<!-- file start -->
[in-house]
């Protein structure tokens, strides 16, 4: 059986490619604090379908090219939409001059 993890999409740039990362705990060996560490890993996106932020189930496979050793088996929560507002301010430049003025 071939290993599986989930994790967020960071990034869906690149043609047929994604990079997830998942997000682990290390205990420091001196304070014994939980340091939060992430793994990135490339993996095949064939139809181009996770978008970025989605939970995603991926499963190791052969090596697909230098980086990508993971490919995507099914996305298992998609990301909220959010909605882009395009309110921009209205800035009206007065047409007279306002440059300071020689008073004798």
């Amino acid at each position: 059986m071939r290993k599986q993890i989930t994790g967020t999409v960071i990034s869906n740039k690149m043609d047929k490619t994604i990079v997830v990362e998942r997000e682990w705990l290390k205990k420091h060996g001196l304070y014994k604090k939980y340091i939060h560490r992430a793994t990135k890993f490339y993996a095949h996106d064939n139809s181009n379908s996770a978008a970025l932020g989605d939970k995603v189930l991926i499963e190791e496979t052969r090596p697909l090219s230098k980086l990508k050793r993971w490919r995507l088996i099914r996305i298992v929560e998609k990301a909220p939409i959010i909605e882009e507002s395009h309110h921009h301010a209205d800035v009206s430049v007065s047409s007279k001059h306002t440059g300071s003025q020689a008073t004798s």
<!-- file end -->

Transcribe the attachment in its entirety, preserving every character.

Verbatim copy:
[in-house]
């Protein structure tokens, strides 16, 4: 059986490619604090379908090219939409001059 993890999409740039990362705990060996560490890993996106932020189930496979050793088996929560507002301010430049003025 071939290993599986989930994790967020960071990034869906690149043609047929994604990079997830998942997000682990290390205990420091001196304070014994939980340091939060992430793994990135490339993996095949064939139809181009996770978008970025989605939970995603991926499963190791052969090596697909230098980086990508993971490919995507099914996305298992998609990301909220959010909605882009395009309110921009209205800035009206007065047409007279306002440059300071020689008073004798």
């Amino acid at each position: 059986m071939r290993k599986q993890i989930t994790g967020t999409v960071i990034s869906n740039k690149m043609d047929k490619t994604i990079v997830v990362e998942r997000e682990w705990l290390k205990k420091h060996g001196l304070y014994k604090k939980y340091i939060h560490r992430a793994t990135k890993f490339y993996a095949h996106d064939n139809s181009n379908s996770a978008a970025l932020g989605d939970k995603v189930l991926i499963e190791e496979t052969r090596p697909l090219s230098k980086l990508k050793r993971w490919r995507l088996i099914r996305i298992v929560e998609k990301a909220p939409i959010i909605e882009e507002s395009h309110h921009h301010a209205d800035v009206s430049v007065s047409s007279k001059h306002t440059g300071s003025q020689a008073t004798s």